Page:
A HIPAA service is a service performed by one entity, that enables another entity to meet its HIPAA compliance obligations. Under HIPAA, healthcare providers frequently contract with vendors who perform services involving protected health information. The services include billing, collections, medical transcription, e-prescribing, and many others. If a vendor is performing such a HIPAA service, the vendor is considered to be a business associate, and must comply with HIPAA regulations.

When is a HIPAA Service Used?

Healthcare providers frequently contract with other entities to perform services involving protected health information (PHI). Sometimes, healthcare entities will contract with a service for the sake of convenience. For example, if a patient has not paid for healthcare services, a healthcare organization may refer the patient’s account to a collections agency. Once the account is referred, the collections agency seeks payment directly from the patient. By contracting with the collection agency to provide this service, the healthcare entity can spend time on other activities. 

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Healthcare providers also contract with other entities to provide a HIPAA service when the service the provider needs is outside its area of expertise. For example, the healthcare provider may not have a designated IT department capable of providing remote backup services. Healthcare providers often contract with IT consultants and contractors to provide these and other security services that allow the provider to satisfy its obligations under the HIPAA Security Rule.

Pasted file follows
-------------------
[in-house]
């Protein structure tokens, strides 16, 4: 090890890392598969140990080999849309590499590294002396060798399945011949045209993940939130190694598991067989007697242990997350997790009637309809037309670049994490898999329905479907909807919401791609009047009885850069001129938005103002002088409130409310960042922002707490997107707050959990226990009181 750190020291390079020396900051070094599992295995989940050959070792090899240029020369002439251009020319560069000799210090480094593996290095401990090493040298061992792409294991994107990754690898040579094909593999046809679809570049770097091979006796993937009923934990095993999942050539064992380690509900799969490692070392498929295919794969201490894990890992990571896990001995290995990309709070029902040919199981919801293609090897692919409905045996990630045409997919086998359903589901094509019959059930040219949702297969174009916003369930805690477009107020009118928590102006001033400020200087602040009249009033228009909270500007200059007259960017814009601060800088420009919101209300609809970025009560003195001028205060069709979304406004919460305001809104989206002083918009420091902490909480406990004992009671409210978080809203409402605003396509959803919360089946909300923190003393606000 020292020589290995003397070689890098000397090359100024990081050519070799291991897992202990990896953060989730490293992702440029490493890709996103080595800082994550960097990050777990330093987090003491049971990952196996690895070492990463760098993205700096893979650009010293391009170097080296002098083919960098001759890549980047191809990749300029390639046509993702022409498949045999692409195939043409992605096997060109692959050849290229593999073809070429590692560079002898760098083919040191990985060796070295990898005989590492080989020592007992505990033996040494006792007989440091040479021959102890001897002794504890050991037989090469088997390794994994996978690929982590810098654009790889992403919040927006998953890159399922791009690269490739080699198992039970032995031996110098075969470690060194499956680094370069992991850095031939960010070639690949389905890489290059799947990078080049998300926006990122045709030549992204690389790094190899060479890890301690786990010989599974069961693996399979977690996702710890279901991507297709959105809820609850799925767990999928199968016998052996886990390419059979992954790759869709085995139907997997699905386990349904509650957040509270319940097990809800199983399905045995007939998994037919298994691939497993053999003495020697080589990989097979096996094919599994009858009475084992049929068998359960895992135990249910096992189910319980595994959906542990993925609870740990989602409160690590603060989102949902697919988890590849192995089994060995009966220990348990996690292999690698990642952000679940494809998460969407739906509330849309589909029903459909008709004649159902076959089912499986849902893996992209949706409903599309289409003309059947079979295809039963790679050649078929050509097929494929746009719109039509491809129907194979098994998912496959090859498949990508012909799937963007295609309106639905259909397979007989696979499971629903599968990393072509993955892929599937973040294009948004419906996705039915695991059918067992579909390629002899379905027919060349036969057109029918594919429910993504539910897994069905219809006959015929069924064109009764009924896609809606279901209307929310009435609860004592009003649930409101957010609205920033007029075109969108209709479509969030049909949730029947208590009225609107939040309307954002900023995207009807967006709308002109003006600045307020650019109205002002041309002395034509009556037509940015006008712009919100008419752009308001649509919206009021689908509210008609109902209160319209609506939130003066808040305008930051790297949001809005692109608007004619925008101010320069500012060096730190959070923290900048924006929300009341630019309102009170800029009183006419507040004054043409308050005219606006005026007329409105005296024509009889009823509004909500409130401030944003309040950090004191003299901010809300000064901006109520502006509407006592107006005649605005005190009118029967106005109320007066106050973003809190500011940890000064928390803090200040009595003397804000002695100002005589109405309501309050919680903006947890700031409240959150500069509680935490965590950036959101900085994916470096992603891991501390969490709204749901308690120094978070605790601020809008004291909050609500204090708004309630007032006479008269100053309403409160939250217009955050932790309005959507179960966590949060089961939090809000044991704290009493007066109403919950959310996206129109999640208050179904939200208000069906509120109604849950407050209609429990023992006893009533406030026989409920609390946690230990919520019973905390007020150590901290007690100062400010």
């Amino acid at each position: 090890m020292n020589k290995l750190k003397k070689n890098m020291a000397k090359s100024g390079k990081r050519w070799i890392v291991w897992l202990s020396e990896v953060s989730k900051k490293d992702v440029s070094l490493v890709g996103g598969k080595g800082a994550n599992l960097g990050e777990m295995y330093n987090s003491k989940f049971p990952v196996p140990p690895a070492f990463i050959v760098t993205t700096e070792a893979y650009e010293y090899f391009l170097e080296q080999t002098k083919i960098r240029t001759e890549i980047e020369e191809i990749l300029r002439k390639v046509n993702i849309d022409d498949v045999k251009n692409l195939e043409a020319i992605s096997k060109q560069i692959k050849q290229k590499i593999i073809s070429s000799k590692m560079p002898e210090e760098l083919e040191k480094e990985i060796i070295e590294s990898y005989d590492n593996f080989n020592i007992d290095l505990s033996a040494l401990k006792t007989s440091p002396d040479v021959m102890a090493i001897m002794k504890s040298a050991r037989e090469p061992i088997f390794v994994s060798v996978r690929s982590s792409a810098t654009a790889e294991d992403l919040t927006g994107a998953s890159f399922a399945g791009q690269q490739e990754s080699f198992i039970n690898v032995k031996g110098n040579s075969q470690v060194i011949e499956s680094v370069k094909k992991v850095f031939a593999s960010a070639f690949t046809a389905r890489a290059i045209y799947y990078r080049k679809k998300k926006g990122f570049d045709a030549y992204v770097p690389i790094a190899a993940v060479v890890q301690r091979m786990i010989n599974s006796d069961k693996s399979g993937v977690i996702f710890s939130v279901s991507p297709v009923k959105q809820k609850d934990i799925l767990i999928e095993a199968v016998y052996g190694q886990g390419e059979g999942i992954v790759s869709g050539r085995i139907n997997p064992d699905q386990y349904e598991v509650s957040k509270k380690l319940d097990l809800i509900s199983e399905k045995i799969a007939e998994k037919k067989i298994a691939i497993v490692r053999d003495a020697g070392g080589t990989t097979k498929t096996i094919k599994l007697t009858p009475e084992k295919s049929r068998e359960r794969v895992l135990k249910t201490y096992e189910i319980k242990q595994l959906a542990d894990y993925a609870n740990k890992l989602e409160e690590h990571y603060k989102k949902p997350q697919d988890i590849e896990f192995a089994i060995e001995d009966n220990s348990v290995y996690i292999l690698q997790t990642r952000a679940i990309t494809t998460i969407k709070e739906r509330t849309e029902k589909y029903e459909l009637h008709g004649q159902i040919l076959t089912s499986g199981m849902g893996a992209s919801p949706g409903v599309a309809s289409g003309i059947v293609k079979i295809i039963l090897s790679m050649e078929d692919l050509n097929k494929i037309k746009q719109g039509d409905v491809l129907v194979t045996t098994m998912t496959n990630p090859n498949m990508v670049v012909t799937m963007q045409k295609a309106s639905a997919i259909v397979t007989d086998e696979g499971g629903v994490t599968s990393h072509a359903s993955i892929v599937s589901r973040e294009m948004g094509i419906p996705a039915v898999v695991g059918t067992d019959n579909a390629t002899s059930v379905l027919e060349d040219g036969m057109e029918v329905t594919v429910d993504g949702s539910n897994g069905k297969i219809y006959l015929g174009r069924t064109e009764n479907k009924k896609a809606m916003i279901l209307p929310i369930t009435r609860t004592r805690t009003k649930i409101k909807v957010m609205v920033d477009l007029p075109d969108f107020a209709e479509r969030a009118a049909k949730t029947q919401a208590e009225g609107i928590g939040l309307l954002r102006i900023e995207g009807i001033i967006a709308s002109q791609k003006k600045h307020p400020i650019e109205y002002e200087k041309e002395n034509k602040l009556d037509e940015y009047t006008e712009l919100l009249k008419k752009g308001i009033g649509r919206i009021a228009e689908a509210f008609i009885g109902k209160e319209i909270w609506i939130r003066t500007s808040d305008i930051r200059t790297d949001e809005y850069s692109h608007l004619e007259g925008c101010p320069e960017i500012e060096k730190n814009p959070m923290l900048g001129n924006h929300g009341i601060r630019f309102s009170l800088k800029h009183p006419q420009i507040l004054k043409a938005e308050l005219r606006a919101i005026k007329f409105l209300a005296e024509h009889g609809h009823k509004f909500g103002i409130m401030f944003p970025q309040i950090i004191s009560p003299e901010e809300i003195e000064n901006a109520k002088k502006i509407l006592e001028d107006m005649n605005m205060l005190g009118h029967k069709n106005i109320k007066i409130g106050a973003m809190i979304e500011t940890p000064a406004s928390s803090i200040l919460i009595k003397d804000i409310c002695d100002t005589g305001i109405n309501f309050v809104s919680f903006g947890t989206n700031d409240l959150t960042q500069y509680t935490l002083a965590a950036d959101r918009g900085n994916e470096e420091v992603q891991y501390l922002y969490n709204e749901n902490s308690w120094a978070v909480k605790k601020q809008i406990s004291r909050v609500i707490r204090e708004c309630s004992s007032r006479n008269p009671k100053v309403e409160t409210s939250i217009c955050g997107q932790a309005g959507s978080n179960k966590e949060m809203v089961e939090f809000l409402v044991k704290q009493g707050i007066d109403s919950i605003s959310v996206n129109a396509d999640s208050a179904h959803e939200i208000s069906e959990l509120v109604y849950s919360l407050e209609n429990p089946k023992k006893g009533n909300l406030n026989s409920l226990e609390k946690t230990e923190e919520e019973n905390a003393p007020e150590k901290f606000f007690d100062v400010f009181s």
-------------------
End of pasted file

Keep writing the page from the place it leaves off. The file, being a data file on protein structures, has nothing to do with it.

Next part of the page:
What is Required When a Provider Uses a HIPAA Service?

Entities with which providers contract to provide services involving creation, maintenance, receipt, or transmission of protected health information, are known under HIPAA as “business associates.” Before a business associate can create, maintain, provide, or transmit PHI, the business associate must enter into an agreement with the provider. This agreement, known as a business associate agreement or business associate contract, must contain language requiring the business associate to provide satisfactory assurances to the provider that the business associate will appropriately safeguard the protected health information it receives or creates on behalf of a provider. The HIPAA Privacy Rule requires that these satisfactory assurances must be in writing. 

The business associate agreement must contain the following components, among others:

A description of when the business associate is permitted to use PHI, and when the business associate is required to use PHI;

A provision prohibiting the business associate from further using or disclosing the PHI other than as permitted or required by the contract or as required by law;

A requirement that the business associate use appropriate safeguards to prevent a use or disclosure of the protected health information other than as provided for by the agreement.

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